You don’t have to be a statistician to know that a survey of five middle-aged women isn’t representative of all of Santa Clarita. Still, that’s what I had to work with for my investigation into the recognizability of candidates in Santa Clarita’s City Council race. (NOTE: I excluded 5 surveys from my number-crunching because they were from unlikely or unregistered voters. In case you were curious, none of the excluded could identify a single candidate by name or picture. And to think I call some of them my friends…)
So while a complete failure by conventional polling standards, I’m still posting the results. They show what a small sub-set of Claritans that the reader described as "mostly working moms" know about the race some two-and-a-half months before votes are cast. And that’s an important demographic is Santa Clarita—we have lots of moms and they’re more likely to vote than apathetic 20-somethings. Thanks to the brave reader who sent me these results.
Kellar. All five survey-takers could identify his picture, and most knew he was running for City Council. Many of the other candidates simply weren’t recognized. There was one case of mistaken identity wherein the respondent identified a photo of Maria Gutzeit as Lynne Plambeck.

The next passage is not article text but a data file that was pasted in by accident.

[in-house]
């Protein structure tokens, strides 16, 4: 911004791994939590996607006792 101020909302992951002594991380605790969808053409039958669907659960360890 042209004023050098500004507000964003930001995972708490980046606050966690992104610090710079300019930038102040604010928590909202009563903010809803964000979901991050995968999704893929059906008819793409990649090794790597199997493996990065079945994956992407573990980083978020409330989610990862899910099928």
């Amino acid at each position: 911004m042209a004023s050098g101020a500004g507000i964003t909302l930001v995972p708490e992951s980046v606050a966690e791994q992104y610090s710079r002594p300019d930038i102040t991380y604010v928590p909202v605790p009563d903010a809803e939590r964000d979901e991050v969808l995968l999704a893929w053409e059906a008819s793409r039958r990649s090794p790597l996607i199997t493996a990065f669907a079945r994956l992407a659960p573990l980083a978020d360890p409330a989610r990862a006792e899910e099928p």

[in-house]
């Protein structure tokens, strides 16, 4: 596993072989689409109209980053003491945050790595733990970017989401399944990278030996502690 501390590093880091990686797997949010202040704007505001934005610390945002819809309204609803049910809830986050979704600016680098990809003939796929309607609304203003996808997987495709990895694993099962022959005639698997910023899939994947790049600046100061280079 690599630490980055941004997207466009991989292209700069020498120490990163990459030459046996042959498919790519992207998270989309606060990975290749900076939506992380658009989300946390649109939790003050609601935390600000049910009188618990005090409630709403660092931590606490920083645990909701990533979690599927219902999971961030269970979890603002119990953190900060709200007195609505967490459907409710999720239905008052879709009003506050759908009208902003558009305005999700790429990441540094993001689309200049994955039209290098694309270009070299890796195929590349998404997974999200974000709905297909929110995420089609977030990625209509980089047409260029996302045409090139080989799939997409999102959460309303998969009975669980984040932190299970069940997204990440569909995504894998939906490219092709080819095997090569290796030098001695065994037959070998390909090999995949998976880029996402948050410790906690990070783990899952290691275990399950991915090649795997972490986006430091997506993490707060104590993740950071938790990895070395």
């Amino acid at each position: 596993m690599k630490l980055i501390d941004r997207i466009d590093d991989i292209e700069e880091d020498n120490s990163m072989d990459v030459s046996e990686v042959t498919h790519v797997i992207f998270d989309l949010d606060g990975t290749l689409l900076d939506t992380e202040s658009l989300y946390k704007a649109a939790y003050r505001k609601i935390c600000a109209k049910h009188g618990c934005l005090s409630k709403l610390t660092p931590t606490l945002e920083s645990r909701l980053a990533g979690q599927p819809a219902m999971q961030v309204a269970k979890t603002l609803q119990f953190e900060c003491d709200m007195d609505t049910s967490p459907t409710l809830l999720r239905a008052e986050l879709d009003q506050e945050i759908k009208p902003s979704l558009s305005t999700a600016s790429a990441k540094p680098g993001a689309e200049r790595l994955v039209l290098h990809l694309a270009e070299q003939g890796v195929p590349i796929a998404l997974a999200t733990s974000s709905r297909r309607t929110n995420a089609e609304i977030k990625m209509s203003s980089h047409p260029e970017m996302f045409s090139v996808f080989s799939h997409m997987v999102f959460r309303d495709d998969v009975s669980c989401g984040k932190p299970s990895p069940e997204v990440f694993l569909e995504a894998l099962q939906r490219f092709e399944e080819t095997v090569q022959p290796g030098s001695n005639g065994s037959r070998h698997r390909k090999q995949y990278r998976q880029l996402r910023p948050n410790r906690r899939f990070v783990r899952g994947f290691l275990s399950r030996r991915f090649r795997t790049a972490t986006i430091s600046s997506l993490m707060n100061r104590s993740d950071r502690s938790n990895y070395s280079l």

The question looking at recognition of City Council candidate names yielded slightly different results. Three recognized that Bob Kellar and Diane Trautman are running, and two knew that Laurie Ender, Maria Gutzeit, and Bob Spierer are running. Lynne Plambeck and Susan Harrison were incorrectly identified as candidates for City Council once each. Finally, one person wrote
“Who cares?” and didn’t identify any candidates on the list.
There was some consensus on the most important issues for the candidates to address. Traffic and growth were cited by three and two respondents, respectively, as major concerns. Gang activity/tagging, “turning into San Fernando Valley”, light synchronization, and housing were also mentioned.
Bob Kellar has the greatest recognizability among five 25-50 y.o. female voters from one workplace in Santa Clarita. These same voters want traffic problems fixed and aren’t really all that sure who is running for City Council.
Despite a stunning lack of success in my first polling attempt, I remain undiscouraged and will be probing the minds of more Claritans as we approach elections.